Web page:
Updated: Oct 29
Feature Spotlight | Exclusive
A buzzing iPad filled with NSFW photos and secrets of an unfaithful partner would be the catalyst for author Brian Welch to reshape the trajectory of his life. Welch exclusively shares with Gaye Magazine that his debut memoir “I’ll Sit This Right Here” is meant to inspire people to pull themselves out of a dark place and reconnect them with their dreams and passions.
In the book, he reveals how he fought through the pain of losing his relationship and later built a better version of himself.
The New Orleans native spent his childhood taking in the vibrant cultures and sights of the people from the city. With an abundance of inspiration to pull from, Welch flocked to the arts when he was young and began writing poetry in school.
“Since I was young, I've always been infatuated with the idea of love, so to talk about it in a poetic sense, was always intriguing to me.”
In “I’ll Sit This Right Here” Welch puts his writing skills and story to paper, where he goes deep and opens up about various topics from surviving sexual abuse to moving nearly 8,000 miles away from New Orleans to Afghanistan to serve as a contractor for the military.
He said during this time he would learn to have a greater appreciation for the troops stationed far from home, citing the country's harsh living conditions and active war zones as the reason why.
"If I can survive this, I can survive anywhere."
While in Afghanistan he began a relationship with a soldier who was stationed nearby.
“It was initially a social media relationship and it blossomed,” he tells us. After a sizable amount of time together Welch and his partner decided to move back to the states together, a decision Welch said was tough.
“He talked about not wanting to be in a long-distance relationship, and I told one of my friends I had a weird feeling about moving”.
Despite his intuition telling him the move might not be the best decision for him, he went through with it. For Welch, the move and relationship were a test to himself that he could be in a healthy long-term relationship.
“I had a joke I used to tell myself, “I’m just the summer love kind of guy, two to three months and then they’re gone.”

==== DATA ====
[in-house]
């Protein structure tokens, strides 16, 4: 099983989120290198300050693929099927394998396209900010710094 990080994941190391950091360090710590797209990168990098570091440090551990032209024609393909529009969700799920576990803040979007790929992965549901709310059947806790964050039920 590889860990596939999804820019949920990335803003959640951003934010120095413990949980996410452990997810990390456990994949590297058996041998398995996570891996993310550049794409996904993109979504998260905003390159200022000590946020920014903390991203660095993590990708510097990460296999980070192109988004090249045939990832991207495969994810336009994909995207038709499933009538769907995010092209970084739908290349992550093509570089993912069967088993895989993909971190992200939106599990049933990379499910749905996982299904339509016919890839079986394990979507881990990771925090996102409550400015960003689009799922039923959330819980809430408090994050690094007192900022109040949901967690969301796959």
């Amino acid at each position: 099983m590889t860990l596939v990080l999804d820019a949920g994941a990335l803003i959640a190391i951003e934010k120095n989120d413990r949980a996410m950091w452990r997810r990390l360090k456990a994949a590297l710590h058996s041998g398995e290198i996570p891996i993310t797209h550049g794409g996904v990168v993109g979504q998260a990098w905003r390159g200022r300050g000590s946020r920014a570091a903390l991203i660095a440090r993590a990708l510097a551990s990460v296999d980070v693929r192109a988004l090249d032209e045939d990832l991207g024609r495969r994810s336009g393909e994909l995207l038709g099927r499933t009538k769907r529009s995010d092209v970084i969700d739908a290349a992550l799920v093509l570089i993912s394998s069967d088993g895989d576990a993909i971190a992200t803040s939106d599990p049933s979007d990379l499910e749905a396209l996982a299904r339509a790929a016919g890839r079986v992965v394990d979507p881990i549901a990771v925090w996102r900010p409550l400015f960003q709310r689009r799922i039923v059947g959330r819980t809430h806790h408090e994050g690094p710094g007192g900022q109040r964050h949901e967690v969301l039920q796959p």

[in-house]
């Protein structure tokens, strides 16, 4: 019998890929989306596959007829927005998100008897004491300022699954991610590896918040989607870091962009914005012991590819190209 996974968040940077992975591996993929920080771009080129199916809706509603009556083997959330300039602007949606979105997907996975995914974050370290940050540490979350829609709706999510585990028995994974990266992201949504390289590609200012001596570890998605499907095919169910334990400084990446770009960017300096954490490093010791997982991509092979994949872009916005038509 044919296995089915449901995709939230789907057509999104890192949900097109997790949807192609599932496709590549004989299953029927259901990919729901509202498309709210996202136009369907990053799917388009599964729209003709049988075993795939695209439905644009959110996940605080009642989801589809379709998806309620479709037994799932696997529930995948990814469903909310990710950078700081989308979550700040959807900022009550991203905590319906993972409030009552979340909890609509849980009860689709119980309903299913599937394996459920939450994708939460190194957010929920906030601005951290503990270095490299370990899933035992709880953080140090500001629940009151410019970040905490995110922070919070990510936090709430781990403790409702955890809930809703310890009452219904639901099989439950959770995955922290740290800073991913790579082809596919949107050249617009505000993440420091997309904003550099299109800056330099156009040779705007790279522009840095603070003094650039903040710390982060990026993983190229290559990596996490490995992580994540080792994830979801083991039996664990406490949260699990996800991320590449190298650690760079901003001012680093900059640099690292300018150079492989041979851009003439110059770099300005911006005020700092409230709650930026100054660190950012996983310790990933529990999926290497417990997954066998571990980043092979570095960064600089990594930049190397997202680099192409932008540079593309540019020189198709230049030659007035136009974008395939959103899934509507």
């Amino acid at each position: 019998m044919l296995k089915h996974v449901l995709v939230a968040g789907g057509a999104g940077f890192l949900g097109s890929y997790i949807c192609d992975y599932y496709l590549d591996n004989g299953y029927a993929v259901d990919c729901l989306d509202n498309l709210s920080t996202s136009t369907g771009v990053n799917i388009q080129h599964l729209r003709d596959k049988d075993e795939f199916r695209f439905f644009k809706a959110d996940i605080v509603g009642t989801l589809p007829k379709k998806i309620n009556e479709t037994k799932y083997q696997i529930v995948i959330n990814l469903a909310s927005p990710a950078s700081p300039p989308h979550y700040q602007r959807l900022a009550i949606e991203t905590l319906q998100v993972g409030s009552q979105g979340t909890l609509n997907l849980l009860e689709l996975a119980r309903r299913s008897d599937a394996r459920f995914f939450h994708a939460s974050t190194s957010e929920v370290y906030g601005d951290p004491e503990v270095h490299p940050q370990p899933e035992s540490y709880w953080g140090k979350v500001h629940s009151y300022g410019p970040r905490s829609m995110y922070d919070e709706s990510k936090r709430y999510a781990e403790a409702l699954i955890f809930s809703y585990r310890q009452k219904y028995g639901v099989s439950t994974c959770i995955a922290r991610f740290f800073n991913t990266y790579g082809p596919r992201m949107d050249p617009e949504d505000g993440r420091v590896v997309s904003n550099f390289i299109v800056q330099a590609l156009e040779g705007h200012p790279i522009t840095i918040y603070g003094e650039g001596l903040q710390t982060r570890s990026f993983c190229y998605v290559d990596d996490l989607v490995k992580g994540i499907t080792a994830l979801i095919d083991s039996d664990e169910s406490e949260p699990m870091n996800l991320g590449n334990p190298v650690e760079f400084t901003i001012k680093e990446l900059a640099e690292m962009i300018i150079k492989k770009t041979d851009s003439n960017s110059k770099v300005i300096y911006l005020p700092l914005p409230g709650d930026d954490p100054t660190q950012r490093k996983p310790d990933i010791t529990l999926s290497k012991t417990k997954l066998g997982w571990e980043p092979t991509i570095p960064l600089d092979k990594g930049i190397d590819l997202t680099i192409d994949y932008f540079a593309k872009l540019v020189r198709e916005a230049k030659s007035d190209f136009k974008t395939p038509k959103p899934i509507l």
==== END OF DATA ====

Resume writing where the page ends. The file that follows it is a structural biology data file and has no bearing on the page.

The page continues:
Eventually, Welch migrated back to the states with his partner but still felt uneasy about their relationship. "I didn't have anything tangible to prove at the time and I thought maybe I was trying to sabotage a good relationship," he said.
The relationship would eventually end when he found out about his exes' infidelities when his iPad kept buzzing in the middle of the night. “The pictures and emails I saw hurt my head till tears flowed,” he said.
“There were enough pics and videos to launch a current-day OnlyFans account.”
Following the cheating revelations, he fell into a dark depression, which eventually led him to seek out psychotherapy. A decision he admits was tough due to his preconceived notions about therapy.
“Growing up I suppressed everything, the only therapy I knew of was the physical kind,” Welch said.
He admits the language surrounding mental health was harsh in his family and people with mental health issues were labeled crazy. “There was never any going deeper to the core to figure out why we feel the way we feel”. Welch said.
In the book, he recounts his paranoia before his first session, but he would eventually be at ease once he saw how effective therapy was. He hopes more generations of black families will seek out therapy as means to cope with their emotions.
“With raising boys, especially black boys, we tell them boys don’t cry,” Welch said.
“What ends up happening is we raise a generation of unemotionally intelligent boys who think their feelings and emotions are a sign of weakness.”
After the revelation of his partner, he began plotting to move out.
“I packed all of my stuff and left, I was alone in a state I didn't know anyone in and it was a dark time,” Welch said.
In addition to opening up about his relationship trauma, Welch also shared his experience with surviving sexual abuse in his adolescent years. “I was very strategic about speaking about it because I didn't want anyone to correlate my abuse with my sexuality”. Welch said.
“I know in telling that story, I was able to give someone else who went through the same thing, some liberation as well.”
For Welch, “I’ll Sit This Right Here” is more than a memoir about his life but also a means to capture the struggles of an audience who might not find themselves represented in literature.
“Upon doing my research for this book I found not even half of the published authors are black people,” Welch said.
“There are a lot of stories similar to mine but we never get to tell our story. If we aren't telling our stories, sharing our experiences, who is controlling the narrative?”